Until last week, our entire experience with the wild bison herd at Paynes Prairie Preserve State Park consisted of a glance through binoculars several years ago. Even with binoculars we saw only dark brown furry dots along a distant horizon. If the volunteer had not said they were the bison, we might never have known. Many people gave enthusiastic accounts of seeing them much closer every time we mentioned we were headed there, but in spite of visiting several times a year, we had yet to have that kind of luck.
Since Hurricane Irma, the prairie looks more like a lake, probably as it did in the 1800s when it was Lake Alachua. We hiked Cone’s Dike trail hoping for a glimpse of the wild horses, knowing from our last two trips that with the high water levels they often grazed along the trail. This time we walked along with very few sightings of anything, and just enjoyed the very pleasant weather.
As we turned a corner in the trail, we noticed two other hikers in the distance who appeared to be watching something. Through the binoculars, I saw some shapes. I thought they might be bison, but as with birding I was reluctant to call it until I was sure so decided to wait until we got closer. The couple headed back and we met them half-way. They said that others they passed heading back told them they had not seen anything, but as they walked along they saw the bison heading toward the trail. By then we saw the bison clearly through the binoculars.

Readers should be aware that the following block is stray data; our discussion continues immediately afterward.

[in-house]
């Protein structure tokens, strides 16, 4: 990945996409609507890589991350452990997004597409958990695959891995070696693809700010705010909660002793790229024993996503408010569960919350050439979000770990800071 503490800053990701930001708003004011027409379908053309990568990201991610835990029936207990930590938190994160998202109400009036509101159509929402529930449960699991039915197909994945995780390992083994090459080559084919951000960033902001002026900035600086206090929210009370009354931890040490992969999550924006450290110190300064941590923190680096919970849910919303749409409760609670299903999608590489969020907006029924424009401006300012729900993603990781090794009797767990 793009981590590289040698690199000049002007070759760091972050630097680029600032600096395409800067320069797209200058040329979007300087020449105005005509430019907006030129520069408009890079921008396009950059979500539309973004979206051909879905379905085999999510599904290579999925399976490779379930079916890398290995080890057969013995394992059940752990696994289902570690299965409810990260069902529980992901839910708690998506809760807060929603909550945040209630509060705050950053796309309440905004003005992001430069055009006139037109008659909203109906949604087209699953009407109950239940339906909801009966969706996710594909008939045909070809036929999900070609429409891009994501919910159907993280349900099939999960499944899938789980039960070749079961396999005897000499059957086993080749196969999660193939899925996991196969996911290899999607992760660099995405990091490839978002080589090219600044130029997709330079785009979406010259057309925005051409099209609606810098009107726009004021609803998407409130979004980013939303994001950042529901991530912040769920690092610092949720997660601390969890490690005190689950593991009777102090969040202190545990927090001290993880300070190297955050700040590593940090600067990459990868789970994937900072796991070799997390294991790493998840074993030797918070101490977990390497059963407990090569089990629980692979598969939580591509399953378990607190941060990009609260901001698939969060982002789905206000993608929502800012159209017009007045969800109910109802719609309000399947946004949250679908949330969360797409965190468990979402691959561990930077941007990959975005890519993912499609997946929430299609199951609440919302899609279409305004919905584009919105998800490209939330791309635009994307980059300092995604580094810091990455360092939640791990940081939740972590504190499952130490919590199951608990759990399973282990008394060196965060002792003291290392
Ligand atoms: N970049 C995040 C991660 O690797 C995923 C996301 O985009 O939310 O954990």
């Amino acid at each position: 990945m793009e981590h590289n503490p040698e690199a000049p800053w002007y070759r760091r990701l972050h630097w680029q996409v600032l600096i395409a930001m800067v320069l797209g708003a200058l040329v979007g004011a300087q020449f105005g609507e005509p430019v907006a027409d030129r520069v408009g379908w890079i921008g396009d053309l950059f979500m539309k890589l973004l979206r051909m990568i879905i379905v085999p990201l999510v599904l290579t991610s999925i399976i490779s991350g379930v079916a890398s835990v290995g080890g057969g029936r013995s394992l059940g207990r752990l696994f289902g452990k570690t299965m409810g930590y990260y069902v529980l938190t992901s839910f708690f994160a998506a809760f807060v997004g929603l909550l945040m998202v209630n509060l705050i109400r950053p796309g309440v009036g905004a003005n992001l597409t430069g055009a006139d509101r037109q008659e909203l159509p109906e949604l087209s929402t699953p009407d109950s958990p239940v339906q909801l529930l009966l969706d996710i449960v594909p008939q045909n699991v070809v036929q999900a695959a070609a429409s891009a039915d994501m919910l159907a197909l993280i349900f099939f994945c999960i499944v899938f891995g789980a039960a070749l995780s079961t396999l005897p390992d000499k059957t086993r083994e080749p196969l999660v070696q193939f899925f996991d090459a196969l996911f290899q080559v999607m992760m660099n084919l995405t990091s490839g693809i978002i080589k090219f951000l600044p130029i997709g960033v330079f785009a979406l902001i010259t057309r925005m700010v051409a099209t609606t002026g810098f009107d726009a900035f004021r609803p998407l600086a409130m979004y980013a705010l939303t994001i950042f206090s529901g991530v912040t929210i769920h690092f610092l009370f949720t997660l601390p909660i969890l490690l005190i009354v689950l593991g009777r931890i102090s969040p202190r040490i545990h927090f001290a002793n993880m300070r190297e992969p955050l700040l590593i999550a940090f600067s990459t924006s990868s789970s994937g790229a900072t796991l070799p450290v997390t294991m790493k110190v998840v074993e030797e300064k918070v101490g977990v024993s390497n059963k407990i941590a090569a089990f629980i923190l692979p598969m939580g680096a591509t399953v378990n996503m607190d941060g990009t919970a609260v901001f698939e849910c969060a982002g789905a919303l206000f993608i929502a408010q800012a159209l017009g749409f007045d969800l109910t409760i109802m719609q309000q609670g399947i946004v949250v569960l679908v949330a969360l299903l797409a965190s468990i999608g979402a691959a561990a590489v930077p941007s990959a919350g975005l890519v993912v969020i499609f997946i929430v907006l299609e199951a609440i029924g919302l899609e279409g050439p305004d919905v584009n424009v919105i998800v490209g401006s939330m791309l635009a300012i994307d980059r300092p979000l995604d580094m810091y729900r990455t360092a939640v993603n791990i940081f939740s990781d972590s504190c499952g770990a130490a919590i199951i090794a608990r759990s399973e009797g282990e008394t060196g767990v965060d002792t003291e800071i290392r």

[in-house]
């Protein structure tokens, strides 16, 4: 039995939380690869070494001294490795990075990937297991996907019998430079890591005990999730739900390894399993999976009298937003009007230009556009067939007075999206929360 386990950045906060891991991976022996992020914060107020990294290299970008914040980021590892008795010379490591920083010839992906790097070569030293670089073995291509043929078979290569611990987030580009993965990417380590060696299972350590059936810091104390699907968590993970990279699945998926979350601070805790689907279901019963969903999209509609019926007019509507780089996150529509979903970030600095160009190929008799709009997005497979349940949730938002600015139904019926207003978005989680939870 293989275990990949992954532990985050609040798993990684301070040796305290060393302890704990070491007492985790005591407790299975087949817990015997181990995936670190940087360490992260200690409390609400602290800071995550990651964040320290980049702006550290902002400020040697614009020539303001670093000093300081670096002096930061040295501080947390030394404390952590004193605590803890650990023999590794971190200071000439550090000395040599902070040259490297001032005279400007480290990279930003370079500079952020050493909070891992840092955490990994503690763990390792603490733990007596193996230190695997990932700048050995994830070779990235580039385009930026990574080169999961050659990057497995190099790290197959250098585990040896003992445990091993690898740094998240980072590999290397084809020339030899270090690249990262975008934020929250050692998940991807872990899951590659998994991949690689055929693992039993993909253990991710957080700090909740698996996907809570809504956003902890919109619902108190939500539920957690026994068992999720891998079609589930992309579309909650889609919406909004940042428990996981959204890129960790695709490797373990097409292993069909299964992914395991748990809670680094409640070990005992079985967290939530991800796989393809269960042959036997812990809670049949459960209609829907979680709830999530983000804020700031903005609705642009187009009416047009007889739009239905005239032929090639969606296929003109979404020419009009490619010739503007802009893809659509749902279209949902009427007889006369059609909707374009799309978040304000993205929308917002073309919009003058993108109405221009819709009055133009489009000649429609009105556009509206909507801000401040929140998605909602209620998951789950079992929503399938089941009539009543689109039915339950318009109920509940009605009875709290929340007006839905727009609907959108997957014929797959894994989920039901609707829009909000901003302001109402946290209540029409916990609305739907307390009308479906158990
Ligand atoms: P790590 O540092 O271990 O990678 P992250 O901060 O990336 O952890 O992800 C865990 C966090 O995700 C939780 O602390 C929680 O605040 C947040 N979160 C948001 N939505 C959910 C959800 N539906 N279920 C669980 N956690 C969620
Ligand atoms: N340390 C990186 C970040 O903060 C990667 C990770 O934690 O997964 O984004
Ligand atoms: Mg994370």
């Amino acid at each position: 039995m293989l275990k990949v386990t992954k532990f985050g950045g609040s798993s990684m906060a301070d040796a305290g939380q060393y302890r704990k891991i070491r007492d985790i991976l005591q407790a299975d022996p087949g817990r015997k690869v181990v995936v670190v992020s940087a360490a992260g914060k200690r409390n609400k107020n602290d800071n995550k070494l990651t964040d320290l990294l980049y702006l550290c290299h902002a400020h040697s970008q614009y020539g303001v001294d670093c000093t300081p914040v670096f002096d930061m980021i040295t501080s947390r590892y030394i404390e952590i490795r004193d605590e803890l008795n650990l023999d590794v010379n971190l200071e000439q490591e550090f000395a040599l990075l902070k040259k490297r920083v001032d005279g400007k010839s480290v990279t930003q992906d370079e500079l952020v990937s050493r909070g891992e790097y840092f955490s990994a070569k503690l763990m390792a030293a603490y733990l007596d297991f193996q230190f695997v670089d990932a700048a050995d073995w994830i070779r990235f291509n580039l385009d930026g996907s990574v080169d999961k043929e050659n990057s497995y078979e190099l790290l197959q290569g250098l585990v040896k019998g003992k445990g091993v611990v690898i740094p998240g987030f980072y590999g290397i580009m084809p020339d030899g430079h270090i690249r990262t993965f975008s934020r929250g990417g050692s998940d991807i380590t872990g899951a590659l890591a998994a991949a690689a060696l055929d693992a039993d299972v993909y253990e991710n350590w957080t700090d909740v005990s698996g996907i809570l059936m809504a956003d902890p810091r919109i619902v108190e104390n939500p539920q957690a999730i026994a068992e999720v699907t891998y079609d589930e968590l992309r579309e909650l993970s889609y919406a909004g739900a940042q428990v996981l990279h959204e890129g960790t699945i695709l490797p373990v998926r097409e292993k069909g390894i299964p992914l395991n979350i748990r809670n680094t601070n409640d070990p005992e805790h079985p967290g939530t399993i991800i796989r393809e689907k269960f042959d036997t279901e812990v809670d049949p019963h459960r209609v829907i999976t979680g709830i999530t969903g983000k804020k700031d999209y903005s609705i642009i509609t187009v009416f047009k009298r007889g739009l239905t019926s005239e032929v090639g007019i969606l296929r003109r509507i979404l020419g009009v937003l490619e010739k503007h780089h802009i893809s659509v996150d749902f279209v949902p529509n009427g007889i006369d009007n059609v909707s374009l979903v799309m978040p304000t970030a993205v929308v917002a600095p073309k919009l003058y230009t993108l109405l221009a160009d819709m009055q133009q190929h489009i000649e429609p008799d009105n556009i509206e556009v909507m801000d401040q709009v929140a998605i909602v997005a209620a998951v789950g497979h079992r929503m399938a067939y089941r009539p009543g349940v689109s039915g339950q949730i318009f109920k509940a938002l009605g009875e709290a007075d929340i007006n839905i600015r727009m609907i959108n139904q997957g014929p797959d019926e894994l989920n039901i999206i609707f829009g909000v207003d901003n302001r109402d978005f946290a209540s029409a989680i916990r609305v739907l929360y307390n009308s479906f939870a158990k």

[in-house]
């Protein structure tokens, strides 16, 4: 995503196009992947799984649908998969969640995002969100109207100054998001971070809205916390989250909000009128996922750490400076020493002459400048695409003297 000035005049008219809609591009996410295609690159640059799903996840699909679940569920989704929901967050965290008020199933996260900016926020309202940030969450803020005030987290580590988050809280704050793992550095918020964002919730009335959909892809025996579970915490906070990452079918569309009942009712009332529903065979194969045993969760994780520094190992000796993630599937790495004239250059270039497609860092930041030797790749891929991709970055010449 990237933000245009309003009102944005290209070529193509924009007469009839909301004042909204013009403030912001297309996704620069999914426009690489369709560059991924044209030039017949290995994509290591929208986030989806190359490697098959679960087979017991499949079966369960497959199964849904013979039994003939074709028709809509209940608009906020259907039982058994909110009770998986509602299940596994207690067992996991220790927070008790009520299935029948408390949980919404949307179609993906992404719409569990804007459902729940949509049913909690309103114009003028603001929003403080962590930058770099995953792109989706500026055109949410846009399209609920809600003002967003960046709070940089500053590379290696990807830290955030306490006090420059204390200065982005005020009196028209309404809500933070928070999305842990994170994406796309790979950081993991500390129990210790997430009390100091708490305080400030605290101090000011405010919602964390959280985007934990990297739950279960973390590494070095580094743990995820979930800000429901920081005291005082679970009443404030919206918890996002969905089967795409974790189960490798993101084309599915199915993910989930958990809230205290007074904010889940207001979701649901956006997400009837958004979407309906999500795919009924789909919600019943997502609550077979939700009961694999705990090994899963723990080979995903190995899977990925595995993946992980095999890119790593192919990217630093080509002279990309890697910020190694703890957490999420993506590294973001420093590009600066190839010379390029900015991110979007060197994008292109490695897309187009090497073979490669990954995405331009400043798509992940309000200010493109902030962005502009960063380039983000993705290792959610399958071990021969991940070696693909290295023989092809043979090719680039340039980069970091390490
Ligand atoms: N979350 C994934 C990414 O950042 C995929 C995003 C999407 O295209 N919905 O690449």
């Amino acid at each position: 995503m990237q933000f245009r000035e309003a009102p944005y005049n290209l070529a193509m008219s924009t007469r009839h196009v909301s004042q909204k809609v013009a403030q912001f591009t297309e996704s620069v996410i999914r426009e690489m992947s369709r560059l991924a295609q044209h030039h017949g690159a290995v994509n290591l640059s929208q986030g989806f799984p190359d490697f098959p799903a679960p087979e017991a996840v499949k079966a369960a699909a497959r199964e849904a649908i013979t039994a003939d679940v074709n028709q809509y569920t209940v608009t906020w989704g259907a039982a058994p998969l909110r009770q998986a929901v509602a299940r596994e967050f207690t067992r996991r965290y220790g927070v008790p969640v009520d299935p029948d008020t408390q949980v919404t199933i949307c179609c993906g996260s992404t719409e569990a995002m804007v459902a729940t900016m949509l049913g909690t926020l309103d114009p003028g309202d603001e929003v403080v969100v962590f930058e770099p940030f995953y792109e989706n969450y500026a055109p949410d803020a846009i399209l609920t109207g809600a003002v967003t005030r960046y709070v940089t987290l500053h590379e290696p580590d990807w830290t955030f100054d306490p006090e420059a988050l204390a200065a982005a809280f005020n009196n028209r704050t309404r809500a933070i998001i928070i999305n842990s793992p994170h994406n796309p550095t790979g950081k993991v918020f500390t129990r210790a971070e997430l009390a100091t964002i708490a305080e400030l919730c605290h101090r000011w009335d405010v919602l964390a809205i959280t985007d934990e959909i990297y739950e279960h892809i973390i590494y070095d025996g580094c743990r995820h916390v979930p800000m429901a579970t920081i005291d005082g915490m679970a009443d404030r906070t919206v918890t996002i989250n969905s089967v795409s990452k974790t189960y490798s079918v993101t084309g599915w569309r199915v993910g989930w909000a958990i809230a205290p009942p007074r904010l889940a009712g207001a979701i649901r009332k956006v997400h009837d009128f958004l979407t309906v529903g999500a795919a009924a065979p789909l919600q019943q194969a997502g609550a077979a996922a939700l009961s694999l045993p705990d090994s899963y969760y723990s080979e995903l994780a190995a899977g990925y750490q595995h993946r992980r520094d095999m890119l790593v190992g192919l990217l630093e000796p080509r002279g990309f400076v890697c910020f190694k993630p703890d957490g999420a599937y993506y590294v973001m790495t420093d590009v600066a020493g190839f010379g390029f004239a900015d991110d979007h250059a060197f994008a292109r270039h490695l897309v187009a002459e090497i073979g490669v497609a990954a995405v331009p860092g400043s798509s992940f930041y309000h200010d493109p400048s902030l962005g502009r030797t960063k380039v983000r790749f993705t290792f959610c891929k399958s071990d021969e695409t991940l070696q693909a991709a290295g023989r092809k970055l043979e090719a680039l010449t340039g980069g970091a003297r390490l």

We walked a little closer, watching through the binoculars and taking photos with the long lens. At that point we realized that some were moving in our direction at a more quickened pace, and though a good distance still separated us we turned and walked away. A few yards on, I turned and saw that they had stopped, turned, and grazed. Karl stopped to take a few more shots.
As we hiked back, we noticed other hikers walking toward us. All of them heard the bison were in the area and hoped to see them. I am sure the Internet is full of photos taken that day. For me, the awe of seeing them in real life was amazing.
Caution: We were not at close as these photographs suggest. All photos were taken at 200mm – 400mm. As with the horses, alligators, and all other natural residents of this area, they are wild animals.